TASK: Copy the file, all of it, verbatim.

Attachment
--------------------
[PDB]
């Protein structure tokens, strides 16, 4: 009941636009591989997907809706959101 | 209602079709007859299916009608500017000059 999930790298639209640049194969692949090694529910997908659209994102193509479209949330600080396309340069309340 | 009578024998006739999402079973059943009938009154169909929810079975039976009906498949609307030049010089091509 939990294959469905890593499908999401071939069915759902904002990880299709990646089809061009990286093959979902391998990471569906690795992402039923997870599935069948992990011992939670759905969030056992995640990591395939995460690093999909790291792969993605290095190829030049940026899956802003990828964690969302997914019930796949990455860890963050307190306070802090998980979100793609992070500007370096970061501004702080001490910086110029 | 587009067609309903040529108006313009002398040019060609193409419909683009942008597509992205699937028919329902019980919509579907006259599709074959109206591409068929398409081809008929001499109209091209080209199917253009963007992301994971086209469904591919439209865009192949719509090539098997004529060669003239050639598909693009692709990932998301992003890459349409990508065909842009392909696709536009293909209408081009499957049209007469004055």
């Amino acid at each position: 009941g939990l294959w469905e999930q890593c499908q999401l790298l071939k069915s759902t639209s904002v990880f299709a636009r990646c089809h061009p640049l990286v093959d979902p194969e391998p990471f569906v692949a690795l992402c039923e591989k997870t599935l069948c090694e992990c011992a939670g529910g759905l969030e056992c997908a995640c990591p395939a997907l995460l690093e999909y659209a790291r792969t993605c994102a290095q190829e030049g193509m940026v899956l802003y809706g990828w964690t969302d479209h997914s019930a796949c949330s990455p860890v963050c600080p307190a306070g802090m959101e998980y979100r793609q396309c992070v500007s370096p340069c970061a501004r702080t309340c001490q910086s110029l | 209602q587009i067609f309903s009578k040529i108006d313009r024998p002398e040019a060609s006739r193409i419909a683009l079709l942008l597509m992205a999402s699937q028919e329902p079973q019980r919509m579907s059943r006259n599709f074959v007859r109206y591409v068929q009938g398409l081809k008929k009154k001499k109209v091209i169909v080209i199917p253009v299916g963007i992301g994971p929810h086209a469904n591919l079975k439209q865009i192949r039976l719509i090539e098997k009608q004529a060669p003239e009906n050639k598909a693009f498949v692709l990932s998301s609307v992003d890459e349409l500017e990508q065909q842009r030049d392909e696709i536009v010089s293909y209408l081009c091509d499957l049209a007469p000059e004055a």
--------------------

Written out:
[PDB]
């Protein structure tokens, strides 16, 4: 009941636009591989997907809706959101 | 209602079709007859299916009608500017000059 999930790298639209640049194969692949090694529910997908659209994102193509479209949330600080396309340069309340 | 009578024998006739999402079973059943009938009154169909929810079975039976009906498949609307030049010089091509 939990294959469905890593499908999401071939069915759902904002990880299709990646089809061009990286093959979902391998990471569906690795992402039923997870599935069948992990011992939670759905969030056992995640990591395939995460690093999909790291792969993605290095190829030049940026899956802003990828964690969302997914019930796949990455860890963050307190306070802090998980979100793609992070500007370096970061501004702080001490910086110029 | 587009067609309903040529108006313009002398040019060609193409419909683009942008597509992205699937028919329902019980919509579907006259599709074959109206591409068929398409081809008929001499109209091209080209199917253009963007992301994971086209469904591919439209865009192949719509090539098997004529060669003239050639598909693009692709990932998301992003890459349409990508065909842009392909696709536009293909209408081009499957049209007469004055």
């Amino acid at each position: 009941g939990l294959w469905e999930q890593c499908q999401l790298l071939k069915s759902t639209s904002v990880f299709a636009r990646c089809h061009p640049l990286v093959d979902p194969e391998p990471f569906v692949a690795l992402c039923e591989k997870t599935l069948c090694e992990c011992a939670g529910g759905l969030e056992c997908a995640c990591p395939a997907l995460l690093e999909y659209a790291r792969t993605c994102a290095q190829e030049g193509m940026v899956l802003y809706g990828w964690t969302d479209h997914s019930a796949c949330s990455p860890v963050c600080p307190a306070g802090m959101e998980y979100r793609q396309c992070v500007s370096p340069c970061a501004r702080t309340c001490q910086s110029l | 209602q587009i067609f309903s009578k040529i108006d313009r024998p002398e040019a060609s006739r193409i419909a683009l079709l942008l597509m992205a999402s699937q028919e329902p079973q019980r919509m579907s059943r006259n599709f074959v007859r109206y591409v068929q009938g398409l081809k008929k009154k001499k109209v091209i169909v080209i199917p253009v299916g963007i992301g994971p929810h086209a469904n591919l079975k439209q865009i192949r039976l719509i090539e098997k009608q004529a060669p003239e009906n050639k598909a693009f498949v692709l990932s998301s609307v992003d890459e349409l500017e990508q065909q842009r030049d392909e696709i536009v010089s293909y209408l081009c091509d499957l049209a007469p000059e004055a």